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The Lely Juno

Updated on October 8, 2012

Lely Juno


Automation Domination

Robotics has hit the dairy industry hard in the last few years and the most popular product is the robotic milking machine which I explain in my article A New Era of Farming

In this article I want to take the time to explain some other robotic tools being applied to dairy farms, mainly a handy little machine called the Juno. This robotic machine has one task and one task only and that is to keep feed pushed up to the cows. Now to a lot of people this seems pretty stupid to pay all that money for a robot that only pushes up feed. Well hopefully by the end of this article you will have a better understanding on how this machine works and why this has a huge impact on dairy farms.

The Dairy Cow

To understand why keeping feed pushed up is a big deal we need to understand how a dairy cow works. A dairy cow is a very interesting and unique animal and she have very specific nutritional needs that have to be met in order for her to live and keep producing milk. When a dairy cow calves she needs a tremendous amount of energy to keep herself living and to produce milk for her calf. 90% of the time a cow is physically not able to consume enough energy to meet these needs so the cow will pull fat from her reserves to make up for the deficit. The goal of the farmer is to keep this to a minimum so she doesn't fall ill and there are a number of problems that arise when a cow gets to negative on her energy balance. But as her body recovers from the birth she will regain her fat deposits and put her energy into living and the rest goes to making milk. The cow needs to consume dry matter to keep her producing milk. The more dry matter she consumes means she can put more energy into making milk.

Dairy cows are fed a TMR or a total mixed ration which contains everything a cow needs to live and produce milk. The idea is to get the ingredients mixed evenly so every mouthful has the same nutrients. Well in a perfect world this works great, but cows love to sort. Which means they will pick out and eat all the sweet palatable ingredients and leave out the not so palatable but important other ingredients. So farmers like to push the feed up because they want to limit sorting as much as possible.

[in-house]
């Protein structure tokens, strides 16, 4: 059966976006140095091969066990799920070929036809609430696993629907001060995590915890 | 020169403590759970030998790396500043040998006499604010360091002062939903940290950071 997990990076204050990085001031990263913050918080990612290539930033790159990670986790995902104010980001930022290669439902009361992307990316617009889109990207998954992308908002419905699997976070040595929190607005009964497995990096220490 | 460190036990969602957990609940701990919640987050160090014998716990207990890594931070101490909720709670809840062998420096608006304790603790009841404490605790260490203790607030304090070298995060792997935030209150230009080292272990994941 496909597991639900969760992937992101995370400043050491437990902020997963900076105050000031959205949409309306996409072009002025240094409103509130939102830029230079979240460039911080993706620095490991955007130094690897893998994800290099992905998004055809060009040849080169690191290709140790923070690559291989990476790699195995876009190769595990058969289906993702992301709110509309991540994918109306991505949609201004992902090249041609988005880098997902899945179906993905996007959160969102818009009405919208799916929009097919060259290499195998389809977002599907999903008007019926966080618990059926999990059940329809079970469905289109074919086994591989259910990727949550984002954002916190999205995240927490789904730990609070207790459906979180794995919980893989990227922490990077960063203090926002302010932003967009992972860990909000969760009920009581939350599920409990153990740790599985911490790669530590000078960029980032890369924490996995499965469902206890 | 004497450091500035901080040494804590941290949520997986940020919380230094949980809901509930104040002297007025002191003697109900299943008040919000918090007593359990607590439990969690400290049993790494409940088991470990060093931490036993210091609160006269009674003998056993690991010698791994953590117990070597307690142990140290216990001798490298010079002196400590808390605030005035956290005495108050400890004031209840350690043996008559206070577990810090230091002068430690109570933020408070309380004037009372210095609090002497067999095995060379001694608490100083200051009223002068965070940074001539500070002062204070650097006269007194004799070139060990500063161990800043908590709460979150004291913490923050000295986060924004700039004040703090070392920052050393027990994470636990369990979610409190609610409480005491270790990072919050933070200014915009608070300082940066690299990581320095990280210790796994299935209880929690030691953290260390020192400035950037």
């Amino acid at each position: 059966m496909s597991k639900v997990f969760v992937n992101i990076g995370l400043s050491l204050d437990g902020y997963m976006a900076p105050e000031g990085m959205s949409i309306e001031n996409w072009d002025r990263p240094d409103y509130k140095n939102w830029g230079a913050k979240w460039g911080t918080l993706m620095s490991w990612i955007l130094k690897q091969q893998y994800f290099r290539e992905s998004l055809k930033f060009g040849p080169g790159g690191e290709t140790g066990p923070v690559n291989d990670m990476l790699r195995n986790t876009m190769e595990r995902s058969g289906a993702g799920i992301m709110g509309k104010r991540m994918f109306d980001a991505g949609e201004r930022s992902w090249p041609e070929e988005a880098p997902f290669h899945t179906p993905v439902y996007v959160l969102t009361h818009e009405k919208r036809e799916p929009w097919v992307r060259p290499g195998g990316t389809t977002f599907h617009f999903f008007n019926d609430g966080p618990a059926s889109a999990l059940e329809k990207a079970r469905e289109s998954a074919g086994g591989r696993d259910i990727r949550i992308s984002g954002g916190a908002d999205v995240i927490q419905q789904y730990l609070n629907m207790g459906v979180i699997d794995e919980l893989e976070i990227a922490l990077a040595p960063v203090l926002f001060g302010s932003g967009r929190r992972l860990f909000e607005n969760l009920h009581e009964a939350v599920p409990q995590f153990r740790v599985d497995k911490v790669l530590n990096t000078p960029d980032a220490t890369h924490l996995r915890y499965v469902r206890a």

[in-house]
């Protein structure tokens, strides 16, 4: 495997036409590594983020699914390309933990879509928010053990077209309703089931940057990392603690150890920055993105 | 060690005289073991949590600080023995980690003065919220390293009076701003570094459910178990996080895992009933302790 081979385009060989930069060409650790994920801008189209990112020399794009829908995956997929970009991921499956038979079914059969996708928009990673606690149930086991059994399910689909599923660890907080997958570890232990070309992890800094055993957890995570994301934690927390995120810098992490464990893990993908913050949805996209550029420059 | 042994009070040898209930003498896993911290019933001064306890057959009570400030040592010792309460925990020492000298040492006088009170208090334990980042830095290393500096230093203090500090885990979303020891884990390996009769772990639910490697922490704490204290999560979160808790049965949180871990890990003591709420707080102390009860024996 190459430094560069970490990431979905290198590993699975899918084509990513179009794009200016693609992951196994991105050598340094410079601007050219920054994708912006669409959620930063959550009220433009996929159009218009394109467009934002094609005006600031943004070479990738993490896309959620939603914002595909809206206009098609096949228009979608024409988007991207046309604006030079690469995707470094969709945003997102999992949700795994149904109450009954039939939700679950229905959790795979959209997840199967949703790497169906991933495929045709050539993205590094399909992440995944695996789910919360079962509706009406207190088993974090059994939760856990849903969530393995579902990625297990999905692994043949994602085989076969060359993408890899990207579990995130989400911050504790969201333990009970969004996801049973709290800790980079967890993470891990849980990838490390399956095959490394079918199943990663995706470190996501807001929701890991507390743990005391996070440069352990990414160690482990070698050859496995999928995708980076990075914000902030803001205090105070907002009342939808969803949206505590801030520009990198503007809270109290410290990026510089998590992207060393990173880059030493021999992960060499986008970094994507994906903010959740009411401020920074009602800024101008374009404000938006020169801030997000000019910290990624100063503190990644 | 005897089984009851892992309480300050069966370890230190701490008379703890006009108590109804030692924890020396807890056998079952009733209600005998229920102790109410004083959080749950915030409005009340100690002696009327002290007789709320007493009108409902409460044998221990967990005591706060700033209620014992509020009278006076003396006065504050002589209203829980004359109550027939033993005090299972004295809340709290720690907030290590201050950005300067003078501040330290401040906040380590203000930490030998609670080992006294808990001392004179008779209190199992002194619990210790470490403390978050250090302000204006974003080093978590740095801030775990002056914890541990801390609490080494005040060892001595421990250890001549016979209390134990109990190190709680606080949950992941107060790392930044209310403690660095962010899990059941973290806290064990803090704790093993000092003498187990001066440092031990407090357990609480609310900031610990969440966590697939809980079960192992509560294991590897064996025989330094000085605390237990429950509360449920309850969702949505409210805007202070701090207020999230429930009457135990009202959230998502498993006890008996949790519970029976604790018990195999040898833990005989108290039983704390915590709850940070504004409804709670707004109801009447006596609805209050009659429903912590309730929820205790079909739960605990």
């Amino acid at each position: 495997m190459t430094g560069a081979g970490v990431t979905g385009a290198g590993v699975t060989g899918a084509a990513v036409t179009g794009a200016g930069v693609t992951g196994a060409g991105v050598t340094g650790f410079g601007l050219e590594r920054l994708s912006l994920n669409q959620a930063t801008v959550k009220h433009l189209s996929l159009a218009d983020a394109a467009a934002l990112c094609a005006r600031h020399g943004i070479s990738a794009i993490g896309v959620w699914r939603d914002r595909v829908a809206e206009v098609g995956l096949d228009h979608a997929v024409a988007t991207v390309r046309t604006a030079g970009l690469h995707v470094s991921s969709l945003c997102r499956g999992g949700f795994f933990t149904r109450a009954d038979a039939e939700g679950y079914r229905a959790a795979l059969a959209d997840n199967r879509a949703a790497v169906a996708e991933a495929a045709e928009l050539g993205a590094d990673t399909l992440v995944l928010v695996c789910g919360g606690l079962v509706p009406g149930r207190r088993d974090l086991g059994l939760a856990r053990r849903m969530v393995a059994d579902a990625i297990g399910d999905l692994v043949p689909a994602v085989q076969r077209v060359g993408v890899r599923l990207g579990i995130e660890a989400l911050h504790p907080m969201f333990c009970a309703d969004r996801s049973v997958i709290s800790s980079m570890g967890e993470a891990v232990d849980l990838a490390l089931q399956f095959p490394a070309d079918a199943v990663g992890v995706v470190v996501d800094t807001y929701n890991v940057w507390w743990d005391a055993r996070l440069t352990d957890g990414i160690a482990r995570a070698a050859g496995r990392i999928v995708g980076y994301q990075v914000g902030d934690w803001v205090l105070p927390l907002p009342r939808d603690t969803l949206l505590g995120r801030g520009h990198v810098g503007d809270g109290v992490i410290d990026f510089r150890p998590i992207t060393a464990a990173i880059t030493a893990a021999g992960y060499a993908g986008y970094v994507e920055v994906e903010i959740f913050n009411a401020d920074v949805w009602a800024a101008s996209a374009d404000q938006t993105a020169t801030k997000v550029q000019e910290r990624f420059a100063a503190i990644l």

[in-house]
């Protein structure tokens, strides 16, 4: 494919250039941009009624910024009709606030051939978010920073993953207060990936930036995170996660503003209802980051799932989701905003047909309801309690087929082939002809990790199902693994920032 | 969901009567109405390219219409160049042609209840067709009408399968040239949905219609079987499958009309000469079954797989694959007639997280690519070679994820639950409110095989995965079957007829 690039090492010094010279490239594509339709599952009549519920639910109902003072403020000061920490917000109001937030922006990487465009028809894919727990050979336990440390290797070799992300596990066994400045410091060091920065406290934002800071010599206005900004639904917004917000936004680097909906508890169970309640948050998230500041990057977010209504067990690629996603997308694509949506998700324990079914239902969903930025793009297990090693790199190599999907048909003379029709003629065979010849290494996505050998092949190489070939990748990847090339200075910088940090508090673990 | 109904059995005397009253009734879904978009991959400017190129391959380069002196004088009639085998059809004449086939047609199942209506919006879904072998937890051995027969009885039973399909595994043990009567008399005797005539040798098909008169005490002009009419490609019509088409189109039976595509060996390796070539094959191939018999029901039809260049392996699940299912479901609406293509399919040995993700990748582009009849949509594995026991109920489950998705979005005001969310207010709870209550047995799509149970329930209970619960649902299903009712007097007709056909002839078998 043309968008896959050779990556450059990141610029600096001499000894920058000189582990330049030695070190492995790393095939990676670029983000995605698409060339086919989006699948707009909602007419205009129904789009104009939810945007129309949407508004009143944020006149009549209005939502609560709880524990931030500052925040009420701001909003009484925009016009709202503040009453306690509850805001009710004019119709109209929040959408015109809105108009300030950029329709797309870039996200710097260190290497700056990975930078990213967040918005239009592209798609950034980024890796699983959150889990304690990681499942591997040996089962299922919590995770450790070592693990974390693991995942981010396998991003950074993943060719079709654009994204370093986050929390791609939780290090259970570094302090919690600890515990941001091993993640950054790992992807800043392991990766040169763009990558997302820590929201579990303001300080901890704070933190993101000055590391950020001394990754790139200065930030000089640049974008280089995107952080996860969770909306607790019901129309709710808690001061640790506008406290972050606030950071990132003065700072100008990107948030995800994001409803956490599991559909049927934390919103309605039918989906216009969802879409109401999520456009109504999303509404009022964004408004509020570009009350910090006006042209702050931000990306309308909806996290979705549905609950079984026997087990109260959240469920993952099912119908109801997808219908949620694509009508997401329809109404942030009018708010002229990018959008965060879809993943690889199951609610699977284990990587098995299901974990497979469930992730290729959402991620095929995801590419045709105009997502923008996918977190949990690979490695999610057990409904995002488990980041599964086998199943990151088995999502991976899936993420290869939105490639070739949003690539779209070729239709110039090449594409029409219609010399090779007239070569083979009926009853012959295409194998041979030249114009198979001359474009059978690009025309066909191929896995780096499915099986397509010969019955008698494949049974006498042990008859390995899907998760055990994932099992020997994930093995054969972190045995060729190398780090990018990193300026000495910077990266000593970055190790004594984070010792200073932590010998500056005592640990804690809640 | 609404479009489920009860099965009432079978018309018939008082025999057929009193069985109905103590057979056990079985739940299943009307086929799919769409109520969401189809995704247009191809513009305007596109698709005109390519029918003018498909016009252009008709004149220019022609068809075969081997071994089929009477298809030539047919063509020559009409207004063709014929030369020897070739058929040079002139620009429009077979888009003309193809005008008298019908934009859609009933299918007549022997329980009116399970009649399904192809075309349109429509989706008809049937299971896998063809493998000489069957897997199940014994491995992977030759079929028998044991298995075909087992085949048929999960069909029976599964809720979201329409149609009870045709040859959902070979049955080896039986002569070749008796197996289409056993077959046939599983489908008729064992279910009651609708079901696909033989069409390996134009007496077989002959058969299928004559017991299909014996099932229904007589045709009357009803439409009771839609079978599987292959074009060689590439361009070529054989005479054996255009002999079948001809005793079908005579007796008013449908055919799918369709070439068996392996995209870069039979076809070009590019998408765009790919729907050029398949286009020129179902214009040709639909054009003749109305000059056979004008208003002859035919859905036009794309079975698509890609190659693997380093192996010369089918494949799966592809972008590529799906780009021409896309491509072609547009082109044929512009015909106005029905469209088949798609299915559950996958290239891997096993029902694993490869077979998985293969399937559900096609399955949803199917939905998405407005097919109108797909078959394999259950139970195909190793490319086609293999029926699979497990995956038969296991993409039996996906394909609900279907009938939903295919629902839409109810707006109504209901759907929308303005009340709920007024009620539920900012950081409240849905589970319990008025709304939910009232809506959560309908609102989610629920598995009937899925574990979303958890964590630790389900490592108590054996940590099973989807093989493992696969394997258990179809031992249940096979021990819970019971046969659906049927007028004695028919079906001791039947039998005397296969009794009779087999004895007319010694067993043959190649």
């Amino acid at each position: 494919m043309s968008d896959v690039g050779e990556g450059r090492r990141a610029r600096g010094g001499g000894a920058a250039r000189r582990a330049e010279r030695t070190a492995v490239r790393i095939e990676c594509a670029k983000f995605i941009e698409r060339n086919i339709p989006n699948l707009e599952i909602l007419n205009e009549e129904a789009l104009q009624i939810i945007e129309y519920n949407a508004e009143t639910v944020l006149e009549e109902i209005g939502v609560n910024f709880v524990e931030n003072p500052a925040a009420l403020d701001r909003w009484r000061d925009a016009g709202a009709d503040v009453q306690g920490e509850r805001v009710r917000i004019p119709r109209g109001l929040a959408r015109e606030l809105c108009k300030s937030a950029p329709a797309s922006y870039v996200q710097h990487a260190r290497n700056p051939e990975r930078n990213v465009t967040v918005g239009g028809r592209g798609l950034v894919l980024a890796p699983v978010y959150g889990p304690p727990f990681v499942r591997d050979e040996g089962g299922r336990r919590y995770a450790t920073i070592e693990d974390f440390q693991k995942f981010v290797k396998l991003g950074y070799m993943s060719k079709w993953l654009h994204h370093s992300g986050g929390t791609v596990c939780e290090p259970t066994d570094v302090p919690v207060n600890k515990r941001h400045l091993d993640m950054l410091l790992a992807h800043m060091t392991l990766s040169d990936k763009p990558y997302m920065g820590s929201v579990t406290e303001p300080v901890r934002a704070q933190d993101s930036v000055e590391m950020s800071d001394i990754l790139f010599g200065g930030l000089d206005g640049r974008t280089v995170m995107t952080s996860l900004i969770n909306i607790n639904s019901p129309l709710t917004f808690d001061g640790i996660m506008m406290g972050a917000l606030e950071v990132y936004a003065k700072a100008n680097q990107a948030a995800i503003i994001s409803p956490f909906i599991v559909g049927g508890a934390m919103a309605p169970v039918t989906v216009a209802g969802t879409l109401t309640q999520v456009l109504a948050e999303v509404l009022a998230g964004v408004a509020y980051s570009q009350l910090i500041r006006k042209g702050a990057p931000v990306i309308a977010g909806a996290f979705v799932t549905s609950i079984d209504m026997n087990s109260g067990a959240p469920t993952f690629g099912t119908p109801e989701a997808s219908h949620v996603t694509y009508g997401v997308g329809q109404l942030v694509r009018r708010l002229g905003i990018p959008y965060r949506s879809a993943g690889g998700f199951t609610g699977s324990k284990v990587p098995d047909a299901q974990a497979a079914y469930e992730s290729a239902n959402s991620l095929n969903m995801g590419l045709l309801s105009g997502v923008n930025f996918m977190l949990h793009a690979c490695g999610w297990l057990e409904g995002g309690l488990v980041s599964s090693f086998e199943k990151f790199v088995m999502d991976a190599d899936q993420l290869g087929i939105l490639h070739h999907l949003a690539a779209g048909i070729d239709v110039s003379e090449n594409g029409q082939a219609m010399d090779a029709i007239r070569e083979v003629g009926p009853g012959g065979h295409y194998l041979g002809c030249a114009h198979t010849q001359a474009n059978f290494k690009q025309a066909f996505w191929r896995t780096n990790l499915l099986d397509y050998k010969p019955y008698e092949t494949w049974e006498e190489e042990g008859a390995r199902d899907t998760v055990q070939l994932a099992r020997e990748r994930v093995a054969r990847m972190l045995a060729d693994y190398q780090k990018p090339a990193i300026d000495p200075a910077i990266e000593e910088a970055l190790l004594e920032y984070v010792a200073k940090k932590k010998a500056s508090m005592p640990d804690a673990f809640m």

Dairy farmers are trying to be as efficient as possible by trying to get the most milk out of the cows they have. With the growing population this is essential because we only have so much space available to expand in cow numbers so we need to get the extra milk somehow and if we can get more out of each cow this helps with problem.


Available Feed 24/7

Now the point of the Lely juno is to keep feed pushed up and available to the cows all the time. Now with a cost of about $15,000 people might think its crazy to pay that kind of money for a machine to push up feed. Well its not so crazy when you think about it. If feed is constantly being pushed up the cows will be much more inclined to eat. If they eat more then they can put more energy into making milk. So really you should be looking at how much money this machine can make you. Typically with a juno installed a dairy farm can look at about a 2-5 pound milk increase per cow. That's pretty significant and easily offsets the cost and then some. But that's not the only benefit your looking at. For larger farms that dedicate a skid loader for only feed pushing can save a lot of money by buying a juno vs. a new skid loader and you don't have to pay anyone to operate it. But your also saving fuel cost by not having to run the skid loader constantly.

So overall when you look at the benefits of this machine the cost gets justified easily because once it pays itself off it then going to make you profit by the increase milk production alone.

Juno docked at its charger
Juno docked at its charger | Source

How it Works

The Lely juno is actually a very simple machine with a circuit board, battery, two electric motors, and a big concrete block.

This machine is programmed right on the farm so the routes are customized to the farm. The machine is able to follow those route by two different ways. First it monitors the amount of wheel rotations so it know how far it went how and how far it needs to go. Second when it is pushing feed it uses an ultra sound sensor to tell it how far it is away from the feed rail or headlocks. Each route can be programmed at a different distance away from the feed fence. Typically the routes start the furthest away right after feeding, then it works its way closer and closer to the feed fence. After each route the machine will dock itself at its charger until the next programmed time path. A 2 to 3 hour window will be left open for feeding while to juno will remained docked at its charger. If for any reason the juno is pushing feed when you need to deliver feed or is just simply in the way for something it can be stopped and manually driven back to is charging station and the routes can be resumed at any time.


Now if your thinking that a skid loader is useful for a whole multitude of things and that its cheaper to use that to push up feed every hour instead; your right. But would you be pushing up every hour even through the night? This is where its important because cows like to eat at night just as much as during the day. So can you really justify the labor to push feed with a skid loader every hour even through the night? Most farmers would agree that the overnight pushing is what is lacking and that is where the Lely juno excels.

But if you have any other questions or concerns please comment below and I will be glad to answer them.


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